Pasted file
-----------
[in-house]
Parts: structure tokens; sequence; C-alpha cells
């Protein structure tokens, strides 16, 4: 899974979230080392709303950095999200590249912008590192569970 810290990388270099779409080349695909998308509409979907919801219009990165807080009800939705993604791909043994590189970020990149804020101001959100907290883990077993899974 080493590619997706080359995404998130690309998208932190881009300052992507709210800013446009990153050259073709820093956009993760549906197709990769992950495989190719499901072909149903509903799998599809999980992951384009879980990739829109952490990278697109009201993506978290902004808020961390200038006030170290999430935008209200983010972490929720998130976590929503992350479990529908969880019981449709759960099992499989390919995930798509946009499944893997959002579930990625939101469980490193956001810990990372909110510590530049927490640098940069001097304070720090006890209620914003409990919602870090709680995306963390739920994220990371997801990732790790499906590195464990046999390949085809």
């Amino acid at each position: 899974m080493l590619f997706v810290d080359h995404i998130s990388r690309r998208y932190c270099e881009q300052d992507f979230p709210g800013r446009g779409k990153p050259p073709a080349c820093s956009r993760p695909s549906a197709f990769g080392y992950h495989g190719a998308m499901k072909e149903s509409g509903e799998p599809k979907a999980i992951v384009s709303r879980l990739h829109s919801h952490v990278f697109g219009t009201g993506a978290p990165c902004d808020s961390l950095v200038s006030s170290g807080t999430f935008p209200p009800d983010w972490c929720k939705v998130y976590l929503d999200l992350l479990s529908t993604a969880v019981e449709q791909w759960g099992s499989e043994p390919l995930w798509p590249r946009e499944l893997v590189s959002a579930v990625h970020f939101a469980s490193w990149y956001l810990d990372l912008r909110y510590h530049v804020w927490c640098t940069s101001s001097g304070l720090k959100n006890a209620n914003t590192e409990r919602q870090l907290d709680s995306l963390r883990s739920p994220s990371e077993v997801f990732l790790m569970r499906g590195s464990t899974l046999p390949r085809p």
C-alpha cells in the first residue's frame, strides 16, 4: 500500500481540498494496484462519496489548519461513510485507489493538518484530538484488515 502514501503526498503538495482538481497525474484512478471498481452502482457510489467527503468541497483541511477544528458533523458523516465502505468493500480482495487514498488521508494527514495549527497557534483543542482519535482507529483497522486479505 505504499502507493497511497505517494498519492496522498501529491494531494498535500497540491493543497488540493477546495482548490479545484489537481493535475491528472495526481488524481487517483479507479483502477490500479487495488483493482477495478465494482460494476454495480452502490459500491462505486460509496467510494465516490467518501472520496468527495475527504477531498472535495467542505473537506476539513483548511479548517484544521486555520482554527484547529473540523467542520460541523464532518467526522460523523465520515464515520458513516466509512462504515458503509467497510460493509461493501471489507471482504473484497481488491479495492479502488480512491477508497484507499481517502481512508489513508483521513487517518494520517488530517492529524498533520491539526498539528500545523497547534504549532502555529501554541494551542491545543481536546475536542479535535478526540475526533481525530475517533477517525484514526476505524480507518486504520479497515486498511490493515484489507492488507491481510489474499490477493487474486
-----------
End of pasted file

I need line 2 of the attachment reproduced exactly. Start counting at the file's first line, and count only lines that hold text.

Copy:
Parts: structure tokens; sequence; C-alpha cells